A scientific abstract is a summary used to attract readers to an article and to get a piece of research accepted for a conference presentation. Other than the title, it's the part of an article that is looked at by the most people.
But should we take a scientific abstract literally? Is it likely to tell us the most important things we need to know about a study?
Let's unpick those words first, because the answers become clearer when you keep the science production process in mind.
People often call a scientific article a study: "Have you read that study in the Journal of Exciting Results?" But the article is not actually a study: it's a report about a study.
A study is a complex activity. All sorts of artifacts are produced along the way - like grant applications, descriptions for ethics committees, data sets, and reports to funders or regulatory agencies.
Out of all the things observed, thought or recorded, some is chosen to go into one or more articles. There could be dollops of wishful thinking as a narrative is formed. Usually right at the end, and usually with an eye for the "juicy" bits, the abstract is written - and sent out into the battle for attention and citations.
It wasn't always like this. Scientists used to communicate about their work in person, in dissertations, monographs and books, and in letters among peers. They had meetings where they read out papers. Peer review began before scientific journals did.
Journals grew out of summaries written by others, not the scientist who did the research. The first two publications regarded as the precursors of the science journal started in 1665: the Journal des Sçavans in Paris (pictured here on the left), and the Royal Society of London's Philosophical Transactions. The first journals, full of news and book reviews, writes David Kronick, "were very much like the newspapers which provided their models."
Then came the explosion of journals in Germany in the 1800s, particularly in medicine. Although the phrase "publish or perish" is a creature of the 20th Century, academic competition had started in the 19th. According to Kronick, it can be credited to the decentralization of German universities. The number of journals is estimated to have gone from 900 in 1800 to almost 60,000 in 1901.
The structure of a scientific article that we're familiar with now, including an abstract, developed early in the 20th century. By then, the publicity "blurb" for books and movies had arrived on the scene, too. Along the way, scientists absorbed "PR" techniques in their work.
The abstract's writing style follows the style of scientific articles, though. It's a format called IMRAD, for Introduction, Methods, Results And Discussion. So they begin with the back story, and bring the "news" in at the end. That's the opposite direction of the inverted pyramid writing style of journalism, which cuts to the chase right at the start.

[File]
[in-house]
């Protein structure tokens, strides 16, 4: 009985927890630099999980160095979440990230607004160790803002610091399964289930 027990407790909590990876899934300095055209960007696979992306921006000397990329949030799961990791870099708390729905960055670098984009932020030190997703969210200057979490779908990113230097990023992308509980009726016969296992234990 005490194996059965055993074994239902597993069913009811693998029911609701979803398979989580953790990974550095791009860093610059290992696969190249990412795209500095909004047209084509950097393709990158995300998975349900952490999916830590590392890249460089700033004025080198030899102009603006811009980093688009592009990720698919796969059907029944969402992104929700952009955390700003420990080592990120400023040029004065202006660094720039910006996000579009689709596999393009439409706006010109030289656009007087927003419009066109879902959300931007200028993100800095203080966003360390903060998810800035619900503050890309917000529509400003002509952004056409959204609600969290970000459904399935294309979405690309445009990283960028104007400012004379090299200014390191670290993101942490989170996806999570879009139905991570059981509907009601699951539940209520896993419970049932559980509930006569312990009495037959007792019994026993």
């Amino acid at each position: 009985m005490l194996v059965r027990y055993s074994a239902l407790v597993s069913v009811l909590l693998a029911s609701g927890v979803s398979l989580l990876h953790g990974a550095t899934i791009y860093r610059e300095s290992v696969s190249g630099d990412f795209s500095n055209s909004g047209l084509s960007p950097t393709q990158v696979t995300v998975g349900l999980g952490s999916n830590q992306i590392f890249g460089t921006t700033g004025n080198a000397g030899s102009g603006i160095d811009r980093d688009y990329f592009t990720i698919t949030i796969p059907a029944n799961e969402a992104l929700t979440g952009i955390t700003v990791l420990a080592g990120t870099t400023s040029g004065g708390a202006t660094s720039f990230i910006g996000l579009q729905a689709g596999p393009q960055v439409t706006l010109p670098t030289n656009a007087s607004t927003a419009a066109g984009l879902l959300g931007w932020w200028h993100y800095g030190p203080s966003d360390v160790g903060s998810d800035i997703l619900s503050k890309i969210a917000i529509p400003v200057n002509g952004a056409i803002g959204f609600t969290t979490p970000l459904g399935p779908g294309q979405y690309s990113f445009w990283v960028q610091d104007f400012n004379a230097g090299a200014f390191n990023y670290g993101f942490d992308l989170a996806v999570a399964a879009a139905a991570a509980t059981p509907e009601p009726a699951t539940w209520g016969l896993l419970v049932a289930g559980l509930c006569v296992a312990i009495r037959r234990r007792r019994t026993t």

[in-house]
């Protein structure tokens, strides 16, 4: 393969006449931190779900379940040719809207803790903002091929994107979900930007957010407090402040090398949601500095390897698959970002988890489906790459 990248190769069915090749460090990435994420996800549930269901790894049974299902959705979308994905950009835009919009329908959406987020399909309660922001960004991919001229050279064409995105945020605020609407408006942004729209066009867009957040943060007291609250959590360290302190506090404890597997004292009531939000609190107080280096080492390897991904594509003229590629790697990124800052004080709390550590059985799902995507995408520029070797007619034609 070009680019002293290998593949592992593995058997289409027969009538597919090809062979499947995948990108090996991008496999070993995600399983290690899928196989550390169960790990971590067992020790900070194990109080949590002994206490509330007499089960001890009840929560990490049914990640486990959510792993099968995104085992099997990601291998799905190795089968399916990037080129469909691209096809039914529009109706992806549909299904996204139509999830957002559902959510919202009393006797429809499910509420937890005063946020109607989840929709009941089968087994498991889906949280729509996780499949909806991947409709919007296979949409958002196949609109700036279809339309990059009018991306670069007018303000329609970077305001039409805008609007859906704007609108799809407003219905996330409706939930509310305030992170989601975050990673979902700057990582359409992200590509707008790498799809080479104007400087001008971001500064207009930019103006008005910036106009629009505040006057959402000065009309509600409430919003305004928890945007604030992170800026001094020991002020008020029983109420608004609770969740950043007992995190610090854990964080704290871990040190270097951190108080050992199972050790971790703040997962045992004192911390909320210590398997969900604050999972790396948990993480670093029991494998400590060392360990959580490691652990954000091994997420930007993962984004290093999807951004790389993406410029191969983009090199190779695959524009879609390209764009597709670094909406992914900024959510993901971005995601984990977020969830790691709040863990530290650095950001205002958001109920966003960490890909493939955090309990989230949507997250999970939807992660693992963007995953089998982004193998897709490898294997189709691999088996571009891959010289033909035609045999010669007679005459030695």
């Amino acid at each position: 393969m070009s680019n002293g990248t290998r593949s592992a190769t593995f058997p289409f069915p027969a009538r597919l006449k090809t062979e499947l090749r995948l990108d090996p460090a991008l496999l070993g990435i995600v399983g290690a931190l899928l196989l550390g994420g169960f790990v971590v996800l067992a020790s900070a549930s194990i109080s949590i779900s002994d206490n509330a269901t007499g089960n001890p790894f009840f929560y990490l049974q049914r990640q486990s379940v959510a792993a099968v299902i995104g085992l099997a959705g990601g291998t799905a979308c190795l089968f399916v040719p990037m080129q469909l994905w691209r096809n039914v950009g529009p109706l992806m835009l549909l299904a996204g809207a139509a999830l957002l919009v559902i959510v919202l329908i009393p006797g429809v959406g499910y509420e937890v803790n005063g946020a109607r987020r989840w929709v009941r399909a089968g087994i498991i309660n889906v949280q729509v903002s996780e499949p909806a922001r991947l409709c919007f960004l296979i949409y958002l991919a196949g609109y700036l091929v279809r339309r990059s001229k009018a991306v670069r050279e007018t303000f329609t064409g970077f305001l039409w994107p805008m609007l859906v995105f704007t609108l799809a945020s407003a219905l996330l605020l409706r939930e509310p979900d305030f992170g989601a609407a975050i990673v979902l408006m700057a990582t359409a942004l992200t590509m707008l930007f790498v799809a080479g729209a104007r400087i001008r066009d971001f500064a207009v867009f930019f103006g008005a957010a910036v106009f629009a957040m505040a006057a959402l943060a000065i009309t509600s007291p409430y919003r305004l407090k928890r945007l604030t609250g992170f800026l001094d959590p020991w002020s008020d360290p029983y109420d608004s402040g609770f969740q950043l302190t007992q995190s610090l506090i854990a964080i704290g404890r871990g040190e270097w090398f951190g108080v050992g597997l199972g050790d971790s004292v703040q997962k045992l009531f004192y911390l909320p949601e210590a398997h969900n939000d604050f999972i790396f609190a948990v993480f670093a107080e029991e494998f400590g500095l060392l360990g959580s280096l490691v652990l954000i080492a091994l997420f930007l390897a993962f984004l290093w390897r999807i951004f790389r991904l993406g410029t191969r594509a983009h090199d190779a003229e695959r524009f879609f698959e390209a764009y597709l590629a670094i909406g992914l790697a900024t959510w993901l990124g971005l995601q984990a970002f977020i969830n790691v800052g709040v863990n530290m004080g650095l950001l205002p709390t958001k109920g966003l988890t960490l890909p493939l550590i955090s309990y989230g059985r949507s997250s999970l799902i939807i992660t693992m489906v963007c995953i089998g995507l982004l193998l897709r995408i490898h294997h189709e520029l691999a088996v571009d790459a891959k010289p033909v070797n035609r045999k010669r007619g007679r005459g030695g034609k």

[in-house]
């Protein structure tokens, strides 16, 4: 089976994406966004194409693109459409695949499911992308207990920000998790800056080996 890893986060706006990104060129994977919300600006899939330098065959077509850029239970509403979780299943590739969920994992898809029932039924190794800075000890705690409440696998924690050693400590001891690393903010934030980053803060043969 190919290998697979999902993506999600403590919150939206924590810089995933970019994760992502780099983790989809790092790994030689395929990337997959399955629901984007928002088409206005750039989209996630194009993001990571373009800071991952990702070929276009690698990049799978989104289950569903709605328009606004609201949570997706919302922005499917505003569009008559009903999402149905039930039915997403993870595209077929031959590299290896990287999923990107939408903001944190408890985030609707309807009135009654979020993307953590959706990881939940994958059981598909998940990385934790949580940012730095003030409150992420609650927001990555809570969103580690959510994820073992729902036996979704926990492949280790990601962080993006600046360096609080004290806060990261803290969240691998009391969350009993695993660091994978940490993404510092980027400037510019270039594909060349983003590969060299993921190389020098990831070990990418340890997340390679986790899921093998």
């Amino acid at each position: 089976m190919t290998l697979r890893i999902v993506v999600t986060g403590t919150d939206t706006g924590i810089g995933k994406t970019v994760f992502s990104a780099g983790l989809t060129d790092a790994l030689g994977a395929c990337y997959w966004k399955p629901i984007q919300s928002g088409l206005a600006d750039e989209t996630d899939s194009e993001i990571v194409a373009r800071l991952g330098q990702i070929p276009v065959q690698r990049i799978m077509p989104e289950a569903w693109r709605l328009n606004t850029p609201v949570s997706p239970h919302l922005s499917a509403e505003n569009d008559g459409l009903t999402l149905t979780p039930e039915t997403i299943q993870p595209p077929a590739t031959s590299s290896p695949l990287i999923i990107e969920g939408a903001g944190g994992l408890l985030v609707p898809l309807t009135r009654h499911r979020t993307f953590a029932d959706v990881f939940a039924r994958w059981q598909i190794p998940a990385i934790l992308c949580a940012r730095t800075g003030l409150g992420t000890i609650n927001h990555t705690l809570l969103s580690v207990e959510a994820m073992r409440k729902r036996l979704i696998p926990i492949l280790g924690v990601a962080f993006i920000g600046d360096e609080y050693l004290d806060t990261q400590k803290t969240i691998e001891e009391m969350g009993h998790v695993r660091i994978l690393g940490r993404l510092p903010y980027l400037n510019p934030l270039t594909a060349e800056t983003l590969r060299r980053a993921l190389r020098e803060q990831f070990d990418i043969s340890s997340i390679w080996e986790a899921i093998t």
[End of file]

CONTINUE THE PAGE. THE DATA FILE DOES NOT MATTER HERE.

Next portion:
In 1969, Ertl criticized abstracts for not providing the information readers need, proposing a tabular form for summarizing scientific work. That didn't take off. In 1987, the move to structured abstracts - with formal sections like "objectives," "methods," and "results" - began in clinical research.
Early in this century, reporting standards for abstracts of clinical trials were developed - and they seem to have improved reporting. Last year, this was joined by standards for abstracts of systematic reviews. (Interest declaration: I'm one of the authors.)
It comes down to inaccuracy and academic spin, both of which are too common in abstracts. Inaccuracies have been shown in studies of abstracts in a chemistry journal (a quarter inconsistent with the article), medical journals (from 18%-68%) and pharmacy journals (61%).
To be fair, even though it's a worry, every inaccuracy isn't critical. But the spin is serious. It's not just about language that exaggerates or massages results. It's also about choosing the most exciting results, even when that's misleading.
It's possible that reading only abstracts might influence clinical decisions. Isabelle Boutron, a leading researcher of academic spin in clinical research, has done a randomized trial of whether abstracts with or without spin change decisions. There's no article about that trial yet, so there's not even an abstract to go by. Boutron reported at a conference I posted about here last year that experts who read abstracts with spin believed treatments were more beneficial than those who got the de-spun versions.
Of course, when there's spin in the abstracts, there's spin in the full article too. It's less likely to be wall-to-wall, though. Most of the time, less impressive information will in fact be there in the full text. The potential conflicts of interest are more likely to be there, too.
You can get a more realistic picture. But first you have to resist jumping to conclusions before you've read the fine print.
The original blurb is from the Library of Congress, via Wikimedia Commons.
If you're wondering about the origin of not judging a book by its cover, according to the Flexners, the specific phrase, "You can never tell a book by its cover," first appeared in 1946 in the mystery novel, Murder in the Glass Room by Edwin Rolfe - a writer blacklisted by McCarthy's House Un-American Activities Committee - with co-author, Lester Fuller.
* The thoughts Hilda Bastian expresses here at Absolutely Maybe are personal, and do not necessarily reflect the views of the National Institutes of Health or the U.S. Department of Health and Human Services.